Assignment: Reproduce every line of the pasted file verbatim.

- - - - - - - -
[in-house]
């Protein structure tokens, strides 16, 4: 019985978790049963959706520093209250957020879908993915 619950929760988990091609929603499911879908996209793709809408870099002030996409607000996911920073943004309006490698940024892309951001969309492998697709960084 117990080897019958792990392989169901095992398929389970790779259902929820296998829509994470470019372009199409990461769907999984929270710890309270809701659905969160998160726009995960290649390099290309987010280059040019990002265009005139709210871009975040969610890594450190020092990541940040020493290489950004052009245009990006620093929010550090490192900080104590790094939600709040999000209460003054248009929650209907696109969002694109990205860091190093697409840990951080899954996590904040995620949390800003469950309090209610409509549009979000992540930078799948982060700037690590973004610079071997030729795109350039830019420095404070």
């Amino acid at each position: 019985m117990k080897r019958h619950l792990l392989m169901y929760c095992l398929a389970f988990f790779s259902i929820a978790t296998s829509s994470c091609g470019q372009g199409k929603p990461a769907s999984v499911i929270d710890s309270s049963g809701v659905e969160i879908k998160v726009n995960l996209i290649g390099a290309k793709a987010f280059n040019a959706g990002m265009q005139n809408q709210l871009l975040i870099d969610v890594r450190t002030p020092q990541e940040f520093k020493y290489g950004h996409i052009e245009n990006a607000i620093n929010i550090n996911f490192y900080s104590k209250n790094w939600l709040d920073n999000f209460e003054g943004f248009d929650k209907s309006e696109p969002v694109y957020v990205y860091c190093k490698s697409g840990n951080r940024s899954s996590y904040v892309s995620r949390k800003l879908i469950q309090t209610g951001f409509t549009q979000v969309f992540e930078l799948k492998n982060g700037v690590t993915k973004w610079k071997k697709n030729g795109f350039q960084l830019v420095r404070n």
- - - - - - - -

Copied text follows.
[in-house]
């Protein structure tokens, strides 16, 4: 019985978790049963959706520093209250957020879908993915 619950929760988990091609929603499911879908996209793709809408870099002030996409607000996911920073943004309006490698940024892309951001969309492998697709960084 117990080897019958792990392989169901095992398929389970790779259902929820296998829509994470470019372009199409990461769907999984929270710890309270809701659905969160998160726009995960290649390099290309987010280059040019990002265009005139709210871009975040969610890594450190020092990541940040020493290489950004052009245009990006620093929010550090490192900080104590790094939600709040999000209460003054248009929650209907696109969002694109990205860091190093697409840990951080899954996590904040995620949390800003469950309090209610409509549009979000992540930078799948982060700037690590973004610079071997030729795109350039830019420095404070």
């Amino acid at each position: 019985m117990k080897r019958h619950l792990l392989m169901y929760c095992l398929a389970f988990f790779s259902i929820a978790t296998s829509s994470c091609g470019q372009g199409k929603p990461a769907s999984v499911i929270d710890s309270s049963g809701v659905e969160i879908k998160v726009n995960l996209i290649g390099a290309k793709a987010f280059n040019a959706g990002m265009q005139n809408q709210l871009l975040i870099d969610v890594r450190t002030p020092q990541e940040f520093k020493y290489g950004h996409i052009e245009n990006a607000i620093n929010i550090n996911f490192y900080s104590k209250n790094w939600l709040d920073n999000f209460e003054g943004f248009d929650k209907s309006e696109p969002v694109y957020v990205y860091c190093k490698s697409g840990n951080r940024s899954s996590y904040v892309s995620r949390k800003l879908i469950q309090t209610g951001f409509t549009q979000v969309f992540e930078l799948k492998n982060g700037v690590t993915k973004w610079k071997k697709n030729g795109f350039q960084l830019v420095r404070n």